There, separated from the rest of the world and isolated even from its own, a community of advisors who think the country elected King George I instead of President George Bush, work hard to maintain his isolation. But we know now that there are breaches in the system.
For instance, this president has been told by countless political figures -- Congress people and heads of state, by two secretaries of state and now by his own new secretary of defense, Robert Gates (See Chanker and Sanger, New York Times, March 23) to close the prison at Guantanamo Bay. Called a "detention and interrogation center" in polite language, conducted as a torture center, in plain language, Guantanamo is still holding 385 prisoners incomunicado after five years of imprisonment and is doing more harm to this country than anything any enemy could possibly do to us.
Supposedly designed offshore to protect the United States mainland, it has ruptured not only our public relations with other countries but our own sense of self. With its policies of illegal detention, isolation, abuse and torture, it is doing more harm to the reputation, credibility and future of this country than anything in U.S. history. It serves only to harden the world's attitudes against us and to justify the very evil we say we're fighting.
It discredits the whole notion of U.S. justice, of public morality, of civil rights and of the rule of law in what we like to think is one of the most moral countries in the world. To be held without charge is probably to breach the most fundamental human rights we have, the very ones the founding fathers struggled to establish.
And, counseled by their own advisors, as well as the U.S. public, to close Guantanamo for that reason, the White House knows that. What is hard to understand, then, is why they go on maintaining it.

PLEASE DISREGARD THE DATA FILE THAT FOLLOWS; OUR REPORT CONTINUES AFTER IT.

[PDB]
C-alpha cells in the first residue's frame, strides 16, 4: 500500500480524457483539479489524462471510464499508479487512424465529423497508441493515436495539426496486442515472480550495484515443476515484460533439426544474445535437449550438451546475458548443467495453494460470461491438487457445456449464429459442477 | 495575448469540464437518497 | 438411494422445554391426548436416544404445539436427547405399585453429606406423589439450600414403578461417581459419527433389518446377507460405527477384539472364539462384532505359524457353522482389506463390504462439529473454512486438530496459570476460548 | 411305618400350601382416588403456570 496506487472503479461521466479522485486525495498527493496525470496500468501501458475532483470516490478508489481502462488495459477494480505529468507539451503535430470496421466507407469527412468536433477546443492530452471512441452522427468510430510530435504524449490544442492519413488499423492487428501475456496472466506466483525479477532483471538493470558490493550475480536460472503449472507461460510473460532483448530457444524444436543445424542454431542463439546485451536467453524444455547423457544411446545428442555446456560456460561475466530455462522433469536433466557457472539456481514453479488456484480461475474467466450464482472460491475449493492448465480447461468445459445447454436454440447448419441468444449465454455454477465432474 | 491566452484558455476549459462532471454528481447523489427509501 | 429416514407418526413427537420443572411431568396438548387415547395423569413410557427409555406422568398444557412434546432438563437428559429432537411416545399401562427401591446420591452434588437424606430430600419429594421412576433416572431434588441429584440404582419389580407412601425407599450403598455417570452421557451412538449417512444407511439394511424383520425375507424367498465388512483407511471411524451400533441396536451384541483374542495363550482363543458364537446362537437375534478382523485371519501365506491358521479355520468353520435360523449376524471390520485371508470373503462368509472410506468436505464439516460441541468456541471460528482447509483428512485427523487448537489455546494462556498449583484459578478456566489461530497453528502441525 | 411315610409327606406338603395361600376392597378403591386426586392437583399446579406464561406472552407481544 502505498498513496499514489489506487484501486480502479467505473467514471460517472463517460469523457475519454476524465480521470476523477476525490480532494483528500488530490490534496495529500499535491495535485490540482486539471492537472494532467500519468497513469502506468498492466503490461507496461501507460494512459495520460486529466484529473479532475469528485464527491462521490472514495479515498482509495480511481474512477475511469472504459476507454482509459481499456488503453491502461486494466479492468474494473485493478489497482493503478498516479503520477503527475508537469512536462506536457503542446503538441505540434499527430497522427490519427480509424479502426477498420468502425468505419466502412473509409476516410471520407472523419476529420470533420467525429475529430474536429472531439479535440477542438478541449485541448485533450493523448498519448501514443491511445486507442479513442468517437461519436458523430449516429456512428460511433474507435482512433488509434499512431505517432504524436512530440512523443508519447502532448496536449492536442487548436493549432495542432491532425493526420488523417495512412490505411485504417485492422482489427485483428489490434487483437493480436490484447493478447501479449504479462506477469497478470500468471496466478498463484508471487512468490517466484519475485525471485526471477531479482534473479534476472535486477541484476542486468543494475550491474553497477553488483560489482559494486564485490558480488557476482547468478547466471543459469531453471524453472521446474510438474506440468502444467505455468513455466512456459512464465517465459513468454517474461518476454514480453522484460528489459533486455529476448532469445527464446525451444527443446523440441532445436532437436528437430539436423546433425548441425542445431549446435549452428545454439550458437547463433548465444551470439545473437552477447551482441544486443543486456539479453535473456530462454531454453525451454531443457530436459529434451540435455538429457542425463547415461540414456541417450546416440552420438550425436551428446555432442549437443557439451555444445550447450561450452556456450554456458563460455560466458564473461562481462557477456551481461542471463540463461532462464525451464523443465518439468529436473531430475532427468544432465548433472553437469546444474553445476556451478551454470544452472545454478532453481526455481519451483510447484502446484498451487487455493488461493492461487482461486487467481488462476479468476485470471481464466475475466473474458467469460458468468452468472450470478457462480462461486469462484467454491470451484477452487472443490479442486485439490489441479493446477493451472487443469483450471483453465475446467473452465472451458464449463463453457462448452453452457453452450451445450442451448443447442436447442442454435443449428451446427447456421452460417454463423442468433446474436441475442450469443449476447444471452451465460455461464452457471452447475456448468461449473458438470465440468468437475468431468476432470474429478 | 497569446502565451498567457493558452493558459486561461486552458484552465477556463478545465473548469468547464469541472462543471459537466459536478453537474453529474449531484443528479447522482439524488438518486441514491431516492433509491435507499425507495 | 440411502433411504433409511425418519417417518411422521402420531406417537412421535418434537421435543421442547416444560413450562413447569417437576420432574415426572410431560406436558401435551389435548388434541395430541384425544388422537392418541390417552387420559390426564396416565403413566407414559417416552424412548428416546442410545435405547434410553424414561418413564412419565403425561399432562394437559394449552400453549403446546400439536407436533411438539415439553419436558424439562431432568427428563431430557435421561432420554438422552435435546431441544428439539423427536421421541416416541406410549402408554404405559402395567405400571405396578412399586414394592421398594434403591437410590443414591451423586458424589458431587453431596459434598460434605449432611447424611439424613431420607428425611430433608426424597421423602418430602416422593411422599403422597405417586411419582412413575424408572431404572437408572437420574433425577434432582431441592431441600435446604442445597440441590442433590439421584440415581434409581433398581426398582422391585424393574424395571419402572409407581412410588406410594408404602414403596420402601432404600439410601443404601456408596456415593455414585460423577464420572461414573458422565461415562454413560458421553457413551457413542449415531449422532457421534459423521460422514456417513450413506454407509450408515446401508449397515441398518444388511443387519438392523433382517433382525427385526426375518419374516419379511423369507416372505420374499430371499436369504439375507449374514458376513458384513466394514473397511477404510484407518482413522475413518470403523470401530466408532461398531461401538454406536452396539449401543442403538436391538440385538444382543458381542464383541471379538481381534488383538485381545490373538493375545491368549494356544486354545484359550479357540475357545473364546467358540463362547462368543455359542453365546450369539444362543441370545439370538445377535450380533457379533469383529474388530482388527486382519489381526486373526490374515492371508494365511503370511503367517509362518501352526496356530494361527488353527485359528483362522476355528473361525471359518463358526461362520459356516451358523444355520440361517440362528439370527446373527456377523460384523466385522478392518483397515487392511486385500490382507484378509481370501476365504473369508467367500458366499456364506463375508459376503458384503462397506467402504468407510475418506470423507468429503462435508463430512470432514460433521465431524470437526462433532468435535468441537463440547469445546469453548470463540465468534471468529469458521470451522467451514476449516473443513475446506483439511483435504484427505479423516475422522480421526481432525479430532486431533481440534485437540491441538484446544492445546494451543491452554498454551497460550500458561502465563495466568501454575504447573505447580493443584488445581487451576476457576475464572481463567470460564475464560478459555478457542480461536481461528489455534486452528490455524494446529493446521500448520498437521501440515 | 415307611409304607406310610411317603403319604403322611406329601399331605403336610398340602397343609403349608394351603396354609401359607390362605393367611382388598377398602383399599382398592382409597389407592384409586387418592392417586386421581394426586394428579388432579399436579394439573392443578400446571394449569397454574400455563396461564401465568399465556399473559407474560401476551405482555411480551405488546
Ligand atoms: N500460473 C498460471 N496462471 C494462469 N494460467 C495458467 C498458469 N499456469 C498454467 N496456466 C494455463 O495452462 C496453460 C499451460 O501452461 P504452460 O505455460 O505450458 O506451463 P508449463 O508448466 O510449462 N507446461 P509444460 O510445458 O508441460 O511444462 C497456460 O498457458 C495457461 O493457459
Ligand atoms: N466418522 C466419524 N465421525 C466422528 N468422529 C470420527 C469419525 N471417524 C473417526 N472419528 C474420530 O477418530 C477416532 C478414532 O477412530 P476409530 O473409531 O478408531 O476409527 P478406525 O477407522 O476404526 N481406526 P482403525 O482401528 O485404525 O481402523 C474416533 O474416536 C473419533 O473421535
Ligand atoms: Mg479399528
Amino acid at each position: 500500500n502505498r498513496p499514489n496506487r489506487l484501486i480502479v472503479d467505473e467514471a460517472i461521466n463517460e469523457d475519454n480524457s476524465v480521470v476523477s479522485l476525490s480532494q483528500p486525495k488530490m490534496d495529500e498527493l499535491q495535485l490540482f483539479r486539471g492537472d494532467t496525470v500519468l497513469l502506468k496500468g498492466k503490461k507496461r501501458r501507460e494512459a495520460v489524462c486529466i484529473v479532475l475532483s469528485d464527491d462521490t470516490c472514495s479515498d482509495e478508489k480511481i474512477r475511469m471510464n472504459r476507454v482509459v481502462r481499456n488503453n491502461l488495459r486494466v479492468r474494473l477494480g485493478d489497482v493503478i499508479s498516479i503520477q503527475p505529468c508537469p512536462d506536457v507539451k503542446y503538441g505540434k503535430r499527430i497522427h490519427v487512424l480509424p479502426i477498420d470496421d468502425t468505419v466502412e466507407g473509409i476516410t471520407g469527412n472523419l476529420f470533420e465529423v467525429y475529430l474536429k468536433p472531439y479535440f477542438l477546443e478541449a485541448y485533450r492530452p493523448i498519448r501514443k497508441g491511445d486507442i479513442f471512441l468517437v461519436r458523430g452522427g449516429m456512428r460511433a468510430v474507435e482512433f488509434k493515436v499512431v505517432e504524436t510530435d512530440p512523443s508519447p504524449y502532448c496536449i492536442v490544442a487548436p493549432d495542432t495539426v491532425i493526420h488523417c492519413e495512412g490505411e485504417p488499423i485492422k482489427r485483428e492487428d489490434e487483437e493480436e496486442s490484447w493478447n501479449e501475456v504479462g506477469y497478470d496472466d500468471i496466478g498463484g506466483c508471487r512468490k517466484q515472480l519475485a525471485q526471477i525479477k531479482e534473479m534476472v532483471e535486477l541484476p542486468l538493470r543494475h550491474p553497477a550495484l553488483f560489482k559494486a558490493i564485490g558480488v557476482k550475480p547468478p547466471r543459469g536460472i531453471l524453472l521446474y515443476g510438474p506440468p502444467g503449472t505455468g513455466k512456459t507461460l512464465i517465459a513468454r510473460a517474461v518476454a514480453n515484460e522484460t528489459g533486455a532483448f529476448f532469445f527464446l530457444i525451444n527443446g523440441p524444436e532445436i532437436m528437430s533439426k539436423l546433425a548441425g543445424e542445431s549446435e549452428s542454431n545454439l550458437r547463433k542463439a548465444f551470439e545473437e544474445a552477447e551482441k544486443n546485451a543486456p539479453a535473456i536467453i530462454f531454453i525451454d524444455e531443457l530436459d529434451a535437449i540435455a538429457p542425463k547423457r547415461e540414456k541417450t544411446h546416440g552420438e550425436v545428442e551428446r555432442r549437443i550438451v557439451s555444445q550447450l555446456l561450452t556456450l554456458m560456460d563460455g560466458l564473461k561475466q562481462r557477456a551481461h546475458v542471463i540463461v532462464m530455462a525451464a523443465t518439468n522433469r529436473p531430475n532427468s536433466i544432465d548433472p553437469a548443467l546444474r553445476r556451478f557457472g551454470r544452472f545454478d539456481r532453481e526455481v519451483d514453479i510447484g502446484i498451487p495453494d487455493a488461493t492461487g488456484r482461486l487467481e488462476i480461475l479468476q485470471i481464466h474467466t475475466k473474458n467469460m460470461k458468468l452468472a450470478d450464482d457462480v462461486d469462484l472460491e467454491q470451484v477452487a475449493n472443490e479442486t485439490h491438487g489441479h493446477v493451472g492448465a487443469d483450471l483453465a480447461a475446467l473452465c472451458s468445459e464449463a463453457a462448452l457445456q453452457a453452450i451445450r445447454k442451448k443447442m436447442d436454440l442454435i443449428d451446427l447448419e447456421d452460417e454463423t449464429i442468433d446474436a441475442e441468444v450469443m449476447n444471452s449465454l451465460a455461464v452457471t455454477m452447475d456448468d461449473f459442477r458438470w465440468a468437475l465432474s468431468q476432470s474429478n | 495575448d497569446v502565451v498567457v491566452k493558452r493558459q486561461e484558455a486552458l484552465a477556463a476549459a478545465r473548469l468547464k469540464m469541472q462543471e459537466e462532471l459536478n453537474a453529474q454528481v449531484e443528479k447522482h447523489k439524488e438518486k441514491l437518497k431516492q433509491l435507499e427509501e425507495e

But what is at least as difficult to understand as why they do it is why we as a country, as a judiciary, as a legislature, as a people, allow it to go on? What kind of democracy is it that never raises its voice? Is this the real spiritual vacuum we face as a nation while we struggle so hard to present ourselves as a spiritual people and so preserve a patina of ongoing moral righteousness?
From where I stand, it is clear from the history of Skellig Michael that it's true: no one really is an island, no matter how hard they try to be. Like the monks in the middle of an ocean, we cannot simply stand afar off and say nothing when our world is being systematically dismantled in the name of God, by virtue of raw power, without regard even for our own best ideals.
The monks went offshore to find God but there they discovered that, in order to do that, they needed to accept responsibility for one another, as well. It may be time for us, here and now, to learn that lesson again, to "sit all night," to "hunt the words" that say it clearly, that make it real.